17 September 2008

$794 million deficit: the ABCs of provincial government budgeting

If crude oil averages US$87 per barrel through the current fiscal year (ending 31 March 2009) and the government performs exactly as budgeted in every other respect too, the provincial government will wind up with a deficit of more than $794 million this year.

That's right.

Almost eight hundred million dollars in the hole.

It's not a state secret.

Your humble e-scribbler did not have to go through any contortions - mental or otherwise - to figure it out.

The figures are there, in black and white, in the provincial government's current budget.  Hidden in plain sight, you might say.

But no, some of you are saying, the provincial government is forecasting a surplus of a half a billion dollars. The media reported it in April and they've kept saying it so it must be true.

Yes, the did and they have.

But that isn't the official budget of the provincial government approved in the House of Assembly any more than all the talk by politicians about surpluses the past few years was accurate either.

That forecast was done separately by the department of finance and repeated by the finance minister countless times.  It is based - evidently - on the hope that oil would actually spend most of the year well north of US$87. They were hoping on oil revenues being almost double the $1.7 billion used to make up the budget. An extra $1.3 billion would wipe out the forecast deficit and leave another $500 million or so besides.

The recent drop in oil prices below US$100 could throw that hope out the window, coming as it does a little less than half way through the fiscal year.  Oil would have to drop quite a bit further than its current price in the mid nineties to wipe the anticipated surplus out entirely, but don't count on there being too much cash left in the till next April.

There are a couple of reasons for that beyond the drop in revenues compared to the Atlantic City dice roll projections. 

For starters, if revenues are already up by about $800 million or so, government might be able to bring in something close to a balanced budget. Any less than that and something's gotta give to stay in the black.

The other thing is that - contrary to the popular view - government hasn't actually produced a real surplus in three years.  Again, eyes are rolling, but all you have to do to see the truth is look at the government's annual financial statements.

Last year, for example, the government spent every nickel it originally budgeted, every penny of the $1.5 billion surplus and on top of that had to borrow another $88 million just to make ends meet.

Just to make it really plain, that table above is  taken from a Bond Papers post last June that lays the whole thing out in a picture.

This administration, like pretty well all the ones before, likes to spend public cash.  If there isn't enough coming in, hitting up the banks is just as good as money earned in other ways.

As the Auditor General pointed out in his report earlier this year, the provincial government has consistently boosted public spending based on the mountains of oil cash flowing.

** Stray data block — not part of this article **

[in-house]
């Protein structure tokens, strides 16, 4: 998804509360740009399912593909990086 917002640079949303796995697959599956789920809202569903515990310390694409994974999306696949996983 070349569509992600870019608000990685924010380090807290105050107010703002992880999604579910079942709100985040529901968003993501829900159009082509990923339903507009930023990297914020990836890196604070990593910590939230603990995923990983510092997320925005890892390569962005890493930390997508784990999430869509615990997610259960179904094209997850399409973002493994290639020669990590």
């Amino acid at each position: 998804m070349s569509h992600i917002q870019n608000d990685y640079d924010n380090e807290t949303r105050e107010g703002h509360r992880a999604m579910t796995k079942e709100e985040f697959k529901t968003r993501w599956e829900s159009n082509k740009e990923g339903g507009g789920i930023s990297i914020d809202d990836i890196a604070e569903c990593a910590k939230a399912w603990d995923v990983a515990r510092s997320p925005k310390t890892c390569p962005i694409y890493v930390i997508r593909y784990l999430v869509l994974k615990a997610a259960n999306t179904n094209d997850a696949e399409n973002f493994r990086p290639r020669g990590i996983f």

They've  built the province's spending on some pretty shaky ground, namely highly volatile commodity prices.

At the same time, very little attention has been paid to paying down the large amount of debt - the accumulated deficits - that now runs upwards of $8.5 billion and is expected to climb higher this year.

That's the table at right, with the figures taken from the finance department's budget document, The Estimates.

For those of you whose mind has not just boggled into the "off" position, this has some pretty significant implications for what is going on in the province.

The province's finance minister told reporters today that salary expectations from groups like the nurses are based on high oil prices.

No, they aren't. 

High public expectations for new spending and public sector union salary demands are based on the government hype about its own financial plans and its own cash flows.  The people of the province believed all the stuff about surpluses and happy days finally being here. They believed because that is what they were told by politicians.

People have even been lulled into believing that the Hebron project - all $28 supposed billion of it  - is coming right along any day now. 

The reality is starkly different.

Oil revenues will decline over the next decade because of dwindling production and prices that are returning to something approaching the norm.  The three existing fields will be well on the way to shutting down by the time Hebron gets into production.

Rather than adding to current cash flows - as most people likely believe - Hebron will simply take up some of the slack from that dwindling production.  If construction starts on Hebron in 2012, the cash from its oil won't hit provincial coffers until about a decade from now.

The reality is that the next decade is going to be considerably more difficult than people imagined;  difficult that is for the provincial government.  They have made a rod to beat their own backs by creating a climate of expectations that simply can't be met with likely revenues.  At the same time - through the energy corporation and the equity stakes - they've committed to a steady stream of new government borrowing over and above what it may cost to sustain the existing spending levels after the oil money drops off.

There's nothing overly complicated about the whole business.  The information is readily available to anyone who cares to look.

Understanding what is going on today and what looks very likely to happen?

Well, that's as easy as A-B-C.